The Beef Center has as its goal to produce one calf per cow per year. We select bulls for birthweight so the cows can calve unassisted. Our average birth weight is 78 lbs and our adjusted weaning weights for 2008 were 595 lb. The average calving interval for 2007-2008 was 366d with very little variation observed. Our mature cows average 1400 lbs and our goal is to reduce this weight to 1250 to 1300 lbs with breeding and selective culling. Feedback from the feeders of our cattle is that they grade choice and are not overfat but rib eye area can be improved. Our goal is to select bulls to increase rib eye area without losing performance in other areas.
Feed and pasture resources are carefully managed to provide appropriate nutrition and minimize the need for stored forages and grains. To that end, a management intensive grazing system is in place at the Center and rotational grazing system is used on the river pastures. We also utilize wheat pastures that surround the barn after harvest. Over the past two years we have harvested about 65 acres of hay (yield is about 2T/acre) to effectively use the forage during rapid growing season and provide a small amount of the hay needed for the winter.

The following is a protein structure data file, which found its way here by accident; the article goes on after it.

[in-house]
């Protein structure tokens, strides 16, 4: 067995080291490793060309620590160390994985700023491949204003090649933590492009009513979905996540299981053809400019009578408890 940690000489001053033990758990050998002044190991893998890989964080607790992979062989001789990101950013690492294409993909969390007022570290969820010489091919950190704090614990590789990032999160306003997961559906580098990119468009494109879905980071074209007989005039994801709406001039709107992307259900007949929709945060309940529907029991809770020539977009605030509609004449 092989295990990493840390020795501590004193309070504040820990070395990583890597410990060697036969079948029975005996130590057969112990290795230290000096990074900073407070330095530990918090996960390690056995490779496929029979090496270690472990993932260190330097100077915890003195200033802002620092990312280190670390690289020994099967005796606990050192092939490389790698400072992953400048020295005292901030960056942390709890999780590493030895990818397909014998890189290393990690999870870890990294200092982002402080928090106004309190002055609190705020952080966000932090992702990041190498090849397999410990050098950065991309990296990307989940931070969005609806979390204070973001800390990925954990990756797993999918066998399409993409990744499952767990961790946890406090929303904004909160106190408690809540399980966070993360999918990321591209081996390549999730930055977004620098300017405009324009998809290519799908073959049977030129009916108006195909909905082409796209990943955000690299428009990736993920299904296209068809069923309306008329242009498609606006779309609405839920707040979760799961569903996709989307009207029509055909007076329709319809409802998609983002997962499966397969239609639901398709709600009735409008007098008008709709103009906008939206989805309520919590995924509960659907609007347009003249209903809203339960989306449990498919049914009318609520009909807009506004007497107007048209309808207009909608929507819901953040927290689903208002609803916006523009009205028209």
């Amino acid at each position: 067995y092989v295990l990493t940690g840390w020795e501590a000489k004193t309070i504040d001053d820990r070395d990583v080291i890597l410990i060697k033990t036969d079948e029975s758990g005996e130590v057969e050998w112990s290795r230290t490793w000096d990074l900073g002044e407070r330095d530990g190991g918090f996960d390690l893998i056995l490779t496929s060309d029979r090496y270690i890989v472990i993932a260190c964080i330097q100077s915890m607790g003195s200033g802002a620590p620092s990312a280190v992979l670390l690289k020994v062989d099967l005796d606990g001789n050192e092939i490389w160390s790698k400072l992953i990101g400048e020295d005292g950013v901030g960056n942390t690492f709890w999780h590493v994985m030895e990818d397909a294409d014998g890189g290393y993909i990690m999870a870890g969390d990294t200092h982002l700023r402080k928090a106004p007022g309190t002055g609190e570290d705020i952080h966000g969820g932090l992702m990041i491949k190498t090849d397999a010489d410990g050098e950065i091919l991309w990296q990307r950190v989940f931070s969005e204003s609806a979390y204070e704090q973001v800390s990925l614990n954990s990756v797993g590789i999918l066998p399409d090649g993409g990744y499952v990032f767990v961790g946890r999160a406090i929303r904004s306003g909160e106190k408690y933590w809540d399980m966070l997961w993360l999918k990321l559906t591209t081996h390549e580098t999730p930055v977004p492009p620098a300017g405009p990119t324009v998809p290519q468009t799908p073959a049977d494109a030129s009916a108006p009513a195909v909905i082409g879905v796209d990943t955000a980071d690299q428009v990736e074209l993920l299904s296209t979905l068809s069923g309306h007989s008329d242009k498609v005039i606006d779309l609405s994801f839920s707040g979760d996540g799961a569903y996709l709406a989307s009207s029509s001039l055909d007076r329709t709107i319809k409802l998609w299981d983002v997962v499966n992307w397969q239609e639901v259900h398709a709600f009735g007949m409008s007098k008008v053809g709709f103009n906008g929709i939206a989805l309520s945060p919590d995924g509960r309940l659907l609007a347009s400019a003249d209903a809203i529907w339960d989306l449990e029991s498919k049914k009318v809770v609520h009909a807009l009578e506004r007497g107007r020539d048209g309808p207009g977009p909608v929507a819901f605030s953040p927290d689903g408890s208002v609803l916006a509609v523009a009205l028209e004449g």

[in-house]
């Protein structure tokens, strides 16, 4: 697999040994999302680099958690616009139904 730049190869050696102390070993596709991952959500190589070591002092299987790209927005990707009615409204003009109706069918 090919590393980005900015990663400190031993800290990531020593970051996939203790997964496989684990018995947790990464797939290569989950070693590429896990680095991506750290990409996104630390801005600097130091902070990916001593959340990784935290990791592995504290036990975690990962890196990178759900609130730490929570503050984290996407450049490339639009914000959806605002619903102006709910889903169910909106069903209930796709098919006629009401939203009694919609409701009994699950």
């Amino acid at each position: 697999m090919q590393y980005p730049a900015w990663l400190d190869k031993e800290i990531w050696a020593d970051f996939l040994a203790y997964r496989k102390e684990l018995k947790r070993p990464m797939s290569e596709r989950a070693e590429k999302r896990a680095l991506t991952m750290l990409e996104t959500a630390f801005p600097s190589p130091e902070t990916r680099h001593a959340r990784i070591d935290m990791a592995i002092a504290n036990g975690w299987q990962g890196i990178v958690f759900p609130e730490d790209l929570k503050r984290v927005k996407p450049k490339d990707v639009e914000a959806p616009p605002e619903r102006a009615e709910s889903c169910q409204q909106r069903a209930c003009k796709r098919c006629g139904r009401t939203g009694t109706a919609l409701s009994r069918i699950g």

The Beef Center’s goal is to be financially self-sufficient with an adequate number of cattle to support teaching, research, and extension activities. The cow-calf unit aims to be integrative of the other centers in the department, productive and managed for mutual benefit of the entire animal sciences farm unit. The Beef Center is heavily integrated into our curriculum starting at the 100 level and continuing through upper division courses. The manager of the facility assists in the conduct of many labs and extension programs, gives tours to the general public, and facilitates research that is conducted both on and off campus.